France Trip Day Seven – The Jura, from Arlay to Arbois
Healthy soil (left), unhealthy soil (right)
Jean Bourdy, Arlay
Jean-Francois Bourdy is the fifteenth generation to make wine here in Arlay at his family’s estate, founded in 1475. Bourdy is as much museum as working winery, with bottles from vintages ranging back to 1781, all of which, Jean-Francois insists, are drinking beautifully. To prove the point we tasted a 1955 (my birth year) Clos de Jura Rouge made from one-third each Pinot Noir, Poulsard and Trousseau, the three originally red grapes of Arbois. It spent four-plus years in barrel – the normal aging time for Bourdy’s regular wines – and was recorked a couple of years ago at which time it was topped off with more 1995 Rouge. It was indeed still kicking, with silky, juicy fruit. Neat. We also tasted a 1953 Clos de Jura Blanc (100% Chardonnay), which was more advanced, but also still fascinating, not unlike older white Burgundy.
Jean-Francois is adamant about tradition, about maintaining the history of his family’s domaine. He sees his time at the helm as the custodian of a tradition meant to be handed down to his children, their children, and so on. Of course, tradition did not prevent Bourdy from converting to biodynamic viticulture in 2005.
Clos du Jura Rouge ‘05
Clos du Jura Rouge ‘55
Clos du Jura Blanc ‘05
Clos du Jura Blanc ‘53
Vin Jaune de Chateau Chalon ‘02
Vin de Paille ‘02
Galant des Abbesses Macvin (an Arbois version of Pineau des Charentes, blending 1 part marc to 2 parts grape juice cooked with twenty different spices)
Cremant de Jura – we tasted this last because I requested it, and I’m glad I did; it was delicious.
Arrving in Arbois, we checked in to Hotel Jean-Paul Jeunet, then went in search of lunch. After walking several blocks we noticed La Balance, Mets et Vins – this was the surprise of the trip. Local wines, many organic and/or biodynamic, local food, prepared with great flair, intensely, exotically spiced. We spent three hours here, eating jellied beef (tastes much better than it may sound), guinea fowl, coq au vin jaune, two different types of Comté – drinking (all recommended by our terrific server):
Cremant de Jura, Clos des Grives (Bio)
Savignin ’05, Ligier Pere et fils
Trousseau ’05 “Grevilliere,” Daniel Dugois
Vin Jaune ‘76
It was a fabulous lunch, but it made us an hour late for our appointment with Stephane Tissot, who had a big afternoon set up for us…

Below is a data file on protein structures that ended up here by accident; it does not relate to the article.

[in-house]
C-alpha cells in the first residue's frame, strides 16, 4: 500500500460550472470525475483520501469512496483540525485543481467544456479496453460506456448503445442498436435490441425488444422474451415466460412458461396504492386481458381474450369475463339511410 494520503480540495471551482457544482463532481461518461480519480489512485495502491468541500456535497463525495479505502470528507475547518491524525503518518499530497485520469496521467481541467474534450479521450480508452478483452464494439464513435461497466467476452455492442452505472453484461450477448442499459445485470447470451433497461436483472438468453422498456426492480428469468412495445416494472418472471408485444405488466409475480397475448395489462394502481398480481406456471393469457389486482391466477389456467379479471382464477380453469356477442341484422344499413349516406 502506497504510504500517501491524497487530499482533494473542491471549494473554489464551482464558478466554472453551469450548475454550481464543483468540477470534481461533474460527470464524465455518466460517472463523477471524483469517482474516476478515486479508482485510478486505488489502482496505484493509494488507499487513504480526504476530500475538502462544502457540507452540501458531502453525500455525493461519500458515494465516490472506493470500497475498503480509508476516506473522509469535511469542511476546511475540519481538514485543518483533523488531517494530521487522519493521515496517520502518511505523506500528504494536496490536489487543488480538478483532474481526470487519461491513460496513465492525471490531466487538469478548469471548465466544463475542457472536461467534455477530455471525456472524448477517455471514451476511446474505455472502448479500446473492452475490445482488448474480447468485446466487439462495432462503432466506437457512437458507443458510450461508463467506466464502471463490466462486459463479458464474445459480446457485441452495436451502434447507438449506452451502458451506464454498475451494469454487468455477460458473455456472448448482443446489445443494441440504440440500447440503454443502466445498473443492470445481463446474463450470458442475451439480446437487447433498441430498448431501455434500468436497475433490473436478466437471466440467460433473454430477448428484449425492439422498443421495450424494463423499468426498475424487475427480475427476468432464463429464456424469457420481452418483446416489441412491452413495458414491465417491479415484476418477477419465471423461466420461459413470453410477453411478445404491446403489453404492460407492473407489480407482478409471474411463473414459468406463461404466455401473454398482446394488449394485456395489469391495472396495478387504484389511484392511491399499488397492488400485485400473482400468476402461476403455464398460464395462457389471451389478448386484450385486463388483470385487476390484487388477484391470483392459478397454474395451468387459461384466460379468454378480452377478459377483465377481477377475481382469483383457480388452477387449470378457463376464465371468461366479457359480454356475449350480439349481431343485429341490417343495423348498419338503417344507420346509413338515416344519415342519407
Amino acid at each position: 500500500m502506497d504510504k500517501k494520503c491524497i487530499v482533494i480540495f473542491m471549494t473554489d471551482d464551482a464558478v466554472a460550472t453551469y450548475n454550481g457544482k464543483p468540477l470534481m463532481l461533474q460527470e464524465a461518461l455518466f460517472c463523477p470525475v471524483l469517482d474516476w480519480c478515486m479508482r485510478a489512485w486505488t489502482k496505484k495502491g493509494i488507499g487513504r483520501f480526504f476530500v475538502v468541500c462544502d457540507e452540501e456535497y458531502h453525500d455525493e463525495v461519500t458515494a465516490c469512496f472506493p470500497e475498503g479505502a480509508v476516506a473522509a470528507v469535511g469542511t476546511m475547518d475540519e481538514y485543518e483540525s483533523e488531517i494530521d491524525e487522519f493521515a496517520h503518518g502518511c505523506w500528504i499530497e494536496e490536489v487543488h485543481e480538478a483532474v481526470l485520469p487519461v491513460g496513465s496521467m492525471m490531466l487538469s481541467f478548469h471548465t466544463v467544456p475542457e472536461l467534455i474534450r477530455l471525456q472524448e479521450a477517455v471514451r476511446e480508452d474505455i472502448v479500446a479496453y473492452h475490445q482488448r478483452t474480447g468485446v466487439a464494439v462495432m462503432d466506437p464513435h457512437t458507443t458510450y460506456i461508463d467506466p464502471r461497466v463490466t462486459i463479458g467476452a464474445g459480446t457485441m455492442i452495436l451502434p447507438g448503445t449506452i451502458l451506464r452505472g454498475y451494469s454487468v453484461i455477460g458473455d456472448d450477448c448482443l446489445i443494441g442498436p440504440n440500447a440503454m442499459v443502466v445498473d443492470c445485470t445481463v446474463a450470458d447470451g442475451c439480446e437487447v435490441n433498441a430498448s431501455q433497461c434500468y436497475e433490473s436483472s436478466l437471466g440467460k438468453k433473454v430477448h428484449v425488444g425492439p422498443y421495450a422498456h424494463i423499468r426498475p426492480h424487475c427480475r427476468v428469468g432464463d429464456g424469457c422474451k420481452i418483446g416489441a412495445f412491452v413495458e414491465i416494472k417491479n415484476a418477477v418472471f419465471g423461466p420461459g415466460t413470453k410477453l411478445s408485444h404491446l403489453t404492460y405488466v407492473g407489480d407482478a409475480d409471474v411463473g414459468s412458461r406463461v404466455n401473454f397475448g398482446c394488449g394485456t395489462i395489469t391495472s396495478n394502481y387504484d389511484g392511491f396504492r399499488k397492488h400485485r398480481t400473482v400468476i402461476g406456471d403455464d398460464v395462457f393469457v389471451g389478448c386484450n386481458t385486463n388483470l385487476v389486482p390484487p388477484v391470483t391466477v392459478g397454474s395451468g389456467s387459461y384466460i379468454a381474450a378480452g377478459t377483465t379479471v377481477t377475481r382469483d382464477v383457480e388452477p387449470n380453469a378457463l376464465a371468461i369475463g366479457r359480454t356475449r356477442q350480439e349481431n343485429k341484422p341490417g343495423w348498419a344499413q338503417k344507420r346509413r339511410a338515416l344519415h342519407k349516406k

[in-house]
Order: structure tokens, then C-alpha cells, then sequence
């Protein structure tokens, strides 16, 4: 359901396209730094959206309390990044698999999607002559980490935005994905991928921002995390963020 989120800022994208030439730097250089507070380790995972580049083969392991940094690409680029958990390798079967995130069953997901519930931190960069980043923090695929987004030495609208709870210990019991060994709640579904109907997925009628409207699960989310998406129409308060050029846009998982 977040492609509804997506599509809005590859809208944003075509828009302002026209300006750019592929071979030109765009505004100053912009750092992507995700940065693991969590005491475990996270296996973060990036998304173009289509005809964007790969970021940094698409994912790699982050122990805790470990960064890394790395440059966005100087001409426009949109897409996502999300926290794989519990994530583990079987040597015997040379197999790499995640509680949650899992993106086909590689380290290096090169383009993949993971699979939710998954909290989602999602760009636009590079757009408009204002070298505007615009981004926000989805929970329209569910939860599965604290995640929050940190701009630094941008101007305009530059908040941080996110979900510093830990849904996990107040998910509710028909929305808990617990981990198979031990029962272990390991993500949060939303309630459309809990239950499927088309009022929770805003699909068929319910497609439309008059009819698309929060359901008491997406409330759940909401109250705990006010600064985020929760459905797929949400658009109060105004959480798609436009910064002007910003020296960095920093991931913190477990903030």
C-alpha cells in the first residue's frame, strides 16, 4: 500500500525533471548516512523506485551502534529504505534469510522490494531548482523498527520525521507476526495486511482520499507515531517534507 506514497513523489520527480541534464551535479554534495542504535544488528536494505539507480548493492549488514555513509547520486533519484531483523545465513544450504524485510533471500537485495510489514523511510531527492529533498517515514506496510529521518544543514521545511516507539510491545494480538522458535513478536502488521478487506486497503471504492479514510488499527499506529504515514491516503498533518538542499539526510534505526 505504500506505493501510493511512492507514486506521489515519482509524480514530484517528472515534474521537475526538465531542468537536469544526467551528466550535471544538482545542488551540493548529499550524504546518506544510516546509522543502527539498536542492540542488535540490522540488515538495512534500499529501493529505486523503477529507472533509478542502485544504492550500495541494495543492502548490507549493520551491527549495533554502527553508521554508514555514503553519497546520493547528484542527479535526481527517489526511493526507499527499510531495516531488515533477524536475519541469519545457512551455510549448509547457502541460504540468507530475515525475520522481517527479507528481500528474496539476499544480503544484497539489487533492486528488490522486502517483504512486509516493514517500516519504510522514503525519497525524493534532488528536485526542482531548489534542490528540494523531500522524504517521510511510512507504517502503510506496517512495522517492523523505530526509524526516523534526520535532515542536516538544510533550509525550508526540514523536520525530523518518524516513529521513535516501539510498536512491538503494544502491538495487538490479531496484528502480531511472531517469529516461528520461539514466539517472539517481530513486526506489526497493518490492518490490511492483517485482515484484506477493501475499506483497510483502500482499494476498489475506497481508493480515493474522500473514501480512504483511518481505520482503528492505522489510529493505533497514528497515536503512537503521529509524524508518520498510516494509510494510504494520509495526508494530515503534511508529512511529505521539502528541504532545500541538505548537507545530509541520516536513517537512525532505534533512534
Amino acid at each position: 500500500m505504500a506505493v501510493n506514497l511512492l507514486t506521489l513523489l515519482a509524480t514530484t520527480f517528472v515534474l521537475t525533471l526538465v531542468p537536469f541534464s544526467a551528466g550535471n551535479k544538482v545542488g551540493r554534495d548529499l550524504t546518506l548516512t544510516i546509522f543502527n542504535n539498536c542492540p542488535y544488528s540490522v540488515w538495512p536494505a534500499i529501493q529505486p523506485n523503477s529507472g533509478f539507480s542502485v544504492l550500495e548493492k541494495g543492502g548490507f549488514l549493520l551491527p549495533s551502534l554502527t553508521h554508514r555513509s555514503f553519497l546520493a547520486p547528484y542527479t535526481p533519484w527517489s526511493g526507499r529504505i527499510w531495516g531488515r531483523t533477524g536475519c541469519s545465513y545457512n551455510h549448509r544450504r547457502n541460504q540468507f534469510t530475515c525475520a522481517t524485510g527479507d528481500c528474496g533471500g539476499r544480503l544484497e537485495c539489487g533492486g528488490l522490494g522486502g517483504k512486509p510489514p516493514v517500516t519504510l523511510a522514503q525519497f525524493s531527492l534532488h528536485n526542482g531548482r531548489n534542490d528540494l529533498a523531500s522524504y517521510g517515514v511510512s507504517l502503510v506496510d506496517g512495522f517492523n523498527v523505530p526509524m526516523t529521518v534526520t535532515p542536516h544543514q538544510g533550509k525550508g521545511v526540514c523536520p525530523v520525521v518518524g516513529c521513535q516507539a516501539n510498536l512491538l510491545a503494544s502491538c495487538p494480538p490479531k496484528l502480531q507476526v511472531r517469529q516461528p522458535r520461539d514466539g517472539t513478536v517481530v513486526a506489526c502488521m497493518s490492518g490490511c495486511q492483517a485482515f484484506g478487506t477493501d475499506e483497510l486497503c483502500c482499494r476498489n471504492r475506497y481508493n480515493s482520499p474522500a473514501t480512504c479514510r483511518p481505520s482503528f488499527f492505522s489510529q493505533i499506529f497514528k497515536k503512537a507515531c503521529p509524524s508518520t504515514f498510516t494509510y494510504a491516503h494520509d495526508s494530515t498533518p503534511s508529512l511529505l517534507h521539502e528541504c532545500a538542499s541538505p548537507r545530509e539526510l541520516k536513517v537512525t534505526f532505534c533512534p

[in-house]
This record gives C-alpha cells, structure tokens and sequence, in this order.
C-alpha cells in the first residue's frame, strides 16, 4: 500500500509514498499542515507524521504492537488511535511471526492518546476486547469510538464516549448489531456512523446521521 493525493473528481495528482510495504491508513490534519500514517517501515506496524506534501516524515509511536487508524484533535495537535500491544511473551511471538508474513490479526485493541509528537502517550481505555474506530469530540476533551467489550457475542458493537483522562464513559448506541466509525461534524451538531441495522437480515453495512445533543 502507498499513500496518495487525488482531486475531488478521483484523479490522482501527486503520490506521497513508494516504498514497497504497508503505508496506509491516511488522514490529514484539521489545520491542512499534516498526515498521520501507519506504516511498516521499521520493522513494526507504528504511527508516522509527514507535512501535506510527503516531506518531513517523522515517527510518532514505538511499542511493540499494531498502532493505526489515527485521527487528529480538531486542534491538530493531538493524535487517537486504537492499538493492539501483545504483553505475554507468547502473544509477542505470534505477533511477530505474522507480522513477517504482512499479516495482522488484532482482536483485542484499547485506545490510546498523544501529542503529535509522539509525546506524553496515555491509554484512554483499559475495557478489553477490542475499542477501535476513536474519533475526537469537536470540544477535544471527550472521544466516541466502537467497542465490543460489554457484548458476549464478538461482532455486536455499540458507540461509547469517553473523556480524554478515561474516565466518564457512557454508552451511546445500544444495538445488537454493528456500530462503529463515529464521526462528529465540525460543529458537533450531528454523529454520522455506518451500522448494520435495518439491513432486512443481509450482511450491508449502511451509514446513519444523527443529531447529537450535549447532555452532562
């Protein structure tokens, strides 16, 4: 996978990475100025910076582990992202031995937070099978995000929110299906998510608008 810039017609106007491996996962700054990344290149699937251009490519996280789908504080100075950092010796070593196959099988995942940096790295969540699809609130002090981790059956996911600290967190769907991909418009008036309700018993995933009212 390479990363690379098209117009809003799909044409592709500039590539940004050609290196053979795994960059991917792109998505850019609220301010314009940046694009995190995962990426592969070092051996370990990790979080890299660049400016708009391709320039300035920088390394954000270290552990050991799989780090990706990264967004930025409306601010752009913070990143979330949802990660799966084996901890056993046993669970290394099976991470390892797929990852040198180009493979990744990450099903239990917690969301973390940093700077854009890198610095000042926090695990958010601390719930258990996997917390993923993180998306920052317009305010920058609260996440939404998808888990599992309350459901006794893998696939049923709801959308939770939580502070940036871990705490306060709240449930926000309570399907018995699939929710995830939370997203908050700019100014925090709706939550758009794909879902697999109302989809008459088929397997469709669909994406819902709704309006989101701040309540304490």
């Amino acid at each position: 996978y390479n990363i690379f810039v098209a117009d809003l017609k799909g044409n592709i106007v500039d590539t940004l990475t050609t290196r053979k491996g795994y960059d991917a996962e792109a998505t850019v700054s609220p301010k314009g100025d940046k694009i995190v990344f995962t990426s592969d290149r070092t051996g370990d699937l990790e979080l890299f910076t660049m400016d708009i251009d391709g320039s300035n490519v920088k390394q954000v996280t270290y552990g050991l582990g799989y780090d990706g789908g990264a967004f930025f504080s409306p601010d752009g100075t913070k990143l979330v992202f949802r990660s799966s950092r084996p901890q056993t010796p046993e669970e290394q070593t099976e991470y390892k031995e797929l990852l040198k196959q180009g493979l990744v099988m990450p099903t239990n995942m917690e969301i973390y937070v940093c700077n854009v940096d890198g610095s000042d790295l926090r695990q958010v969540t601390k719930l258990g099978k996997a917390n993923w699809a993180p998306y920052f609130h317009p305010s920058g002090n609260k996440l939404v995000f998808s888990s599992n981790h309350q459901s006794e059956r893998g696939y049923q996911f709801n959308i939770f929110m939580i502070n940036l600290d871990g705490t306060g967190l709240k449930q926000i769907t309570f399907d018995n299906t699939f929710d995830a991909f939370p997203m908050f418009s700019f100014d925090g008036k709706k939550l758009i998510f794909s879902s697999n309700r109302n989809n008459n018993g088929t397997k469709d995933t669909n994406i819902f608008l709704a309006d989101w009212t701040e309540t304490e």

Stephane Tissot – Arbois
With 40 hectares (about 100 acres) of biodynamically farmed vineyards, this is one of the world’s largest biodynamic estates. Before tasting we drove to the base of Clos la Tour de Couron, piled out of the car, and proceeded to climb to the top of the hill and up into the top of the tower. The plot at the very top of the property has been planted at twice the normal density, with 12,000 vines per hectare. One of the highest sites in Arbois, it offered an amazing view of the village and the countryside.
Next we visited another vineyard on flatter land, with completely different soil structure. In the middle of Tissot’s land, another grower, who uses pesticides and herbicides, has about six rows of vines. Tissot’s vineyards are lush and green, buzzing with life, with deep, high quality soil. The neighbor’s rows had nothing living between them, and distinctly sandy-textured gray soil (see picture above).
The Tissot family is large, with many different branches, and firmly entrenched in the Arbois tradition. Stephane, however, is constantly striving to improve his wine, sometimes coming up with new expressions. He is proud of the wine estate his parents created, but he is not necessarily encumbered by their legacy.
Then we tasted:
Chardonnay ’07, Classic (60% from clay soils, 40% from limestone)
Chardonnay ’07 Les Gravieres (55 year-old vines, 100% limestone)
Chardonnay ’07 La Mailloche (100% clay)
…then the same exact cuve, but from a bottle opened a week earlier, showing no oxidation…
Chardonnay ’07 Les Bruyeres (100% black clay)
Chardonnay ’06 En Barberon
Chardonnay ’06 Clos la Tour de Couron
Arbois Blanc ’82 (Chardonnay, with 10% Savignin)
Trousseau ’07 Singulier (Trousseau is a cousin of Touriga Nacional)
Pinot Noir ’07 En Barberaon
Traminer (Savignin) ’07 (Savignin fermented in stainless steel, no oxidation)
Savignin ’05 (2 years on flor, ala Manzanilla) – At this point Stephane emphasized the fact that the Jura was once part of Spain, and that they introduced the concept of oxidation and flor to the region.
Vin Jaune ’02 (6 years on flor)
Cremant de Jura Brut NV
Cremant de Jura NV “Indegine” – Cremant with native-yeast liqueur de dosage
Spirale ’05 Paserille (Chardonnay/Savignin/Poulsard)
Audace ’06 – 100% Poulsard Passito
PMG ’05 – a concentration of Spirale with 500g/L residual sugar
Exhausted, we limped back to the hotel in time to change before dinner at the hotel restaurant, the Michelin 2-star Jean-Paul Jeunet. Dinner was spectacular, but we were so tired and a little full from that amazing lunch. There’s an obvious lesson here: one big meal a day is enough!
Cremant de Jura Rosé – Domaine Rolet
Chardonnay ’02 – Emmanuel Houillon, Arbois Pupillin
Trousseau ’88 Cuvée Saint Paul – Camille Loye, Arbois
Chateau Chalon ’00 – Jean Macie
We ate spendidly, too, but I’m too tired to recount. Later.